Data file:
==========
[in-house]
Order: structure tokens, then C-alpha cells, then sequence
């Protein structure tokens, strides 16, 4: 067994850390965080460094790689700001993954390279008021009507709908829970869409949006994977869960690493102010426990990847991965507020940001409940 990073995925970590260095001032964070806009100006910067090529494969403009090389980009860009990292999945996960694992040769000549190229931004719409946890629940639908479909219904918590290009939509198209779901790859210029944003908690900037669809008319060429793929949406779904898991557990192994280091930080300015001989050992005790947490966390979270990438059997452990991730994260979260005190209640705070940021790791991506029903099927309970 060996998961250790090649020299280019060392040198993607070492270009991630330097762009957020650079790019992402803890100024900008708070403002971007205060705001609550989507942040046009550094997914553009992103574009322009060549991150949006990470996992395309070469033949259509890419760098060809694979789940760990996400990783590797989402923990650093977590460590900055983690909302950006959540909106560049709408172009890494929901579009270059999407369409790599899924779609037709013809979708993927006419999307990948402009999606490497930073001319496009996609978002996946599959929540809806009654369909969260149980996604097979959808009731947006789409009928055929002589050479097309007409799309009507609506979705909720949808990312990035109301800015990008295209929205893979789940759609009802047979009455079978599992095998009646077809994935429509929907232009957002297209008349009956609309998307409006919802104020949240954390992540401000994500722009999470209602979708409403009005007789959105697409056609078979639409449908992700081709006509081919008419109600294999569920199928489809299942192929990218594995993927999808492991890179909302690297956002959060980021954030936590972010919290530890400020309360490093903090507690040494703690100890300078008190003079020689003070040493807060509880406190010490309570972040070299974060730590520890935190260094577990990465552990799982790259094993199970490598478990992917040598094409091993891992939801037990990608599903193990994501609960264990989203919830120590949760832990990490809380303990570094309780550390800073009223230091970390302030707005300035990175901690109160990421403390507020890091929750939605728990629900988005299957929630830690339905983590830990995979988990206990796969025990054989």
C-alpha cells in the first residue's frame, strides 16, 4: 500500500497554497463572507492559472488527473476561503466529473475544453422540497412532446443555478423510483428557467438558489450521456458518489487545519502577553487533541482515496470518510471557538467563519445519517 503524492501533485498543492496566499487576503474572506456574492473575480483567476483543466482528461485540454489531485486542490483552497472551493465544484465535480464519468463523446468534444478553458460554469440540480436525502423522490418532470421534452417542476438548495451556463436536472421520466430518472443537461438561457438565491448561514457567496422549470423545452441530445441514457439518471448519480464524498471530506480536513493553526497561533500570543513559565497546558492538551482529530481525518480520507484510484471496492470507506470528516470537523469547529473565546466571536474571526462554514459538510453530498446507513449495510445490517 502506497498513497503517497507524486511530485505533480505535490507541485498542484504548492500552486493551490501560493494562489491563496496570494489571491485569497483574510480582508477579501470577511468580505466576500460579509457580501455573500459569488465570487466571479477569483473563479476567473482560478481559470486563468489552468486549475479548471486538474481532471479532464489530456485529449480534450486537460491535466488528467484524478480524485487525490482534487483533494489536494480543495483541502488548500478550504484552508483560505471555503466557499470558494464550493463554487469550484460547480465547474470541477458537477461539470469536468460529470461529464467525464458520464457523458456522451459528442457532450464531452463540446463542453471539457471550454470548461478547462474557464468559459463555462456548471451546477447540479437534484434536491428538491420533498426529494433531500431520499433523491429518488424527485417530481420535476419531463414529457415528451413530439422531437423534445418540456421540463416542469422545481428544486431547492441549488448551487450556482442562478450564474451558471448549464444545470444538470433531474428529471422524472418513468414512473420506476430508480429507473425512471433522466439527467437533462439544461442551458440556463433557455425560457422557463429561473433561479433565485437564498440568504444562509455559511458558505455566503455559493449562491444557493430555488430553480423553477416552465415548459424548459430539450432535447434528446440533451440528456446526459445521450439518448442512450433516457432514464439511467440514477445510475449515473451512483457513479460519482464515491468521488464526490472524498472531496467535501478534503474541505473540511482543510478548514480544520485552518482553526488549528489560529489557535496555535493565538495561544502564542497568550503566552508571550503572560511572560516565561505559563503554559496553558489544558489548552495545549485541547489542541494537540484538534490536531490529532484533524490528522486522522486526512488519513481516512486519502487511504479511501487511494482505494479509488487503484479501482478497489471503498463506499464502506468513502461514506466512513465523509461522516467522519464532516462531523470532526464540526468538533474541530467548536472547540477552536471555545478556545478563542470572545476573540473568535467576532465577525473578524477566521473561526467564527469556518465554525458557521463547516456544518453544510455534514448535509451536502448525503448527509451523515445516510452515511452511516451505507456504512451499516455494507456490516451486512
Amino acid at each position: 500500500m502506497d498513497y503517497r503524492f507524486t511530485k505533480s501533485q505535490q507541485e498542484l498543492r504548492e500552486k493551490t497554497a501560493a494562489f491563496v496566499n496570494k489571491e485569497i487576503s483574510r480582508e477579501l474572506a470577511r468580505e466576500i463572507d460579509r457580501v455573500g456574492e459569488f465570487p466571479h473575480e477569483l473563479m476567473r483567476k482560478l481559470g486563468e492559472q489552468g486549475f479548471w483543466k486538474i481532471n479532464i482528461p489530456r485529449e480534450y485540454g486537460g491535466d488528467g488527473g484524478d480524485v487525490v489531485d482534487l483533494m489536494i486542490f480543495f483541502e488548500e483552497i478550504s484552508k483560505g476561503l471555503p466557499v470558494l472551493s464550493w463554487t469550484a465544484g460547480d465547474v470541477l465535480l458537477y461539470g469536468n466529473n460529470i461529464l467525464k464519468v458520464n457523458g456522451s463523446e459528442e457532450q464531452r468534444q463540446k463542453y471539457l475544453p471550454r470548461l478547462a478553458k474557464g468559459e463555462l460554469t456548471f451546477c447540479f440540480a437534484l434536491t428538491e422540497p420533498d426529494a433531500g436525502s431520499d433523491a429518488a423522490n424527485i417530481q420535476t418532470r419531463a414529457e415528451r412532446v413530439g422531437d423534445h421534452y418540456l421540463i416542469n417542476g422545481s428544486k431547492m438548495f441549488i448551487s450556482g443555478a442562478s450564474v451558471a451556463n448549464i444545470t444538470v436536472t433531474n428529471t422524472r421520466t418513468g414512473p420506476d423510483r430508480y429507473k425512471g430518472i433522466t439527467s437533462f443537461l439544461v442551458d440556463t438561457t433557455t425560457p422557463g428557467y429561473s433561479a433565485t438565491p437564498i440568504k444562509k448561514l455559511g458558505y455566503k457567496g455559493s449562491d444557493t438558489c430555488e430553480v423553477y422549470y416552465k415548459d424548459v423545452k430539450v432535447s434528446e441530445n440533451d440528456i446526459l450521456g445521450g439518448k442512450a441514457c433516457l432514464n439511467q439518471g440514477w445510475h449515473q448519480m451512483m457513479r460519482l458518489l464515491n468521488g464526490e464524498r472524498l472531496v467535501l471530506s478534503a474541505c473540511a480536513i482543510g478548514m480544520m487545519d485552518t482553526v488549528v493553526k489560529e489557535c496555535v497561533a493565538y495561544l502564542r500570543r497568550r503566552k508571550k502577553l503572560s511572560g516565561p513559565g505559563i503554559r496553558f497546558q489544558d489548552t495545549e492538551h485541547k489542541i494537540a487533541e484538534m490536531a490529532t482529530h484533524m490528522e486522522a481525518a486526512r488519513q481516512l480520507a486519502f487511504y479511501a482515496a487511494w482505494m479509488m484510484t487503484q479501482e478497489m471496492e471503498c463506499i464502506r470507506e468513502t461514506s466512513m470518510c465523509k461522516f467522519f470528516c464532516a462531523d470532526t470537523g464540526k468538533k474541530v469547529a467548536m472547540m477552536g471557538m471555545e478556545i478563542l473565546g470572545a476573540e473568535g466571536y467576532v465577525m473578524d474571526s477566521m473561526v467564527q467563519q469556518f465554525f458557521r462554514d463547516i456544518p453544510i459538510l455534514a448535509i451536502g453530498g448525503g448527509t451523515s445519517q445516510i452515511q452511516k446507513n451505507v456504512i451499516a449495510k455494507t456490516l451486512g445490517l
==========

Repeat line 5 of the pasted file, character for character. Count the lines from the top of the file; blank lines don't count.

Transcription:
Amino acid at each position: 500500500m502506497d498513497y503517497r503524492f507524486t511530485k505533480s501533485q505535490q507541485e498542484l498543492r504548492e500552486k493551490t497554497a501560493a494562489f491563496v496566499n496570494k489571491e485569497i487576503s483574510r480582508e477579501l474572506a470577511r468580505e466576500i463572507d460579509r457580501v455573500g456574492e459569488f465570487p466571479h473575480e477569483l473563479m476567473r483567476k482560478l481559470g486563468e492559472q489552468g486549475f479548471w483543466k486538474i481532471n479532464i482528461p489530456r485529449e480534450y485540454g486537460g491535466d488528467g488527473g484524478d480524485v487525490v489531485d482534487l483533494m489536494i486542490f480543495f483541502e488548500e483552497i478550504s484552508k483560505g476561503l471555503p466557499v470558494l472551493s464550493w463554487t469550484a465544484g460547480d465547474v470541477l465535480l458537477y461539470g469536468n466529473n460529470i461529464l467525464k464519468v458520464n457523458g456522451s463523446e459528442e457532450q464531452r468534444q463540446k463542453y471539457l475544453p471550454r470548461l478547462a478553458k474557464g468559459e463555462l460554469t456548471f451546477c447540479f440540480a437534484l434536491t428538491e422540497p420533498d426529494a433531500g436525502s431520499d433523491a429518488a423522490n424527485i417530481q420535476t418532470r419531463a414529457e415528451r412532446v413530439g422531437d423534445h421534452y418540456l421540463i416542469n417542476g422545481s428544486k431547492m438548495f441549488i448551487s450556482g443555478a442562478s450564474v451558471a451556463n448549464i444545470t444538470v436536472t433531474n428529471t422524472r421520466t418513468g414512473p420506476d423510483r430508480y429507473k425512471g430518472i433522466t439527467s437533462f443537461l439544461v442551458d440556463t438561457t433557455t425560457p422557463g428557467y429561473s433561479a433565485t438565491p437564498i440568504k444562509k448561514l455559511g458558505y455566503k457567496g455559493s449562491d444557493t438558489c430555488e430553480v423553477y422549470y416552465k415548459d424548459v423545452k430539450v432535447s434528446e441530445n440533451d440528456i446526459l450521456g445521450g439518448k442512450a441514457c433516457l432514464n439511467q439518471g440514477w445510475h449515473q448519480m451512483m457513479r460519482l458518489l464515491n468521488g464526490e464524498r472524498l472531496v467535501l471530506s478534503a474541505c473540511a480536513i482543510g478548514m480544520m487545519d485552518t482553526v488549528v493553526k489560529e489557535c496555535v497561533a493565538y495561544l502564542r500570543r497568550r503566552k508571550k502577553l503572560s511572560g516565561p513559565g505559563i503554559r496553558f497546558q489544558d489548552t495545549e492538551h485541547k489542541i494537540a487533541e484538534m490536531a490529532t482529530h484533524m490528522e486522522a481525518a486526512r488519513q481516512l480520507a486519502f487511504y479511501a482515496a487511494w482505494m479509488m484510484t487503484q479501482e478497489m471496492e471503498c463506499i464502506r470507506e468513502t461514506s466512513m470518510c465523509k461522516f467522519f470528516c464532516a462531523d470532526t470537523g464540526k468538533k474541530v469547529a467548536m472547540m477552536g471557538m471555545e478556545i478563542l473565546g470572545a476573540e473568535g466571536y467576532v465577525m473578524d474571526s477566521m473561526v467564527q467563519q469556518f465554525f458557521r462554514d463547516i456544518p453544510i459538510l455534514a448535509i451536502g453530498g448525503g448527509t451523515s445519517q445516510i452515511q452511516k446507513n451505507v456504512i451499516a449495510k455494507t456490516l451486512g445490517l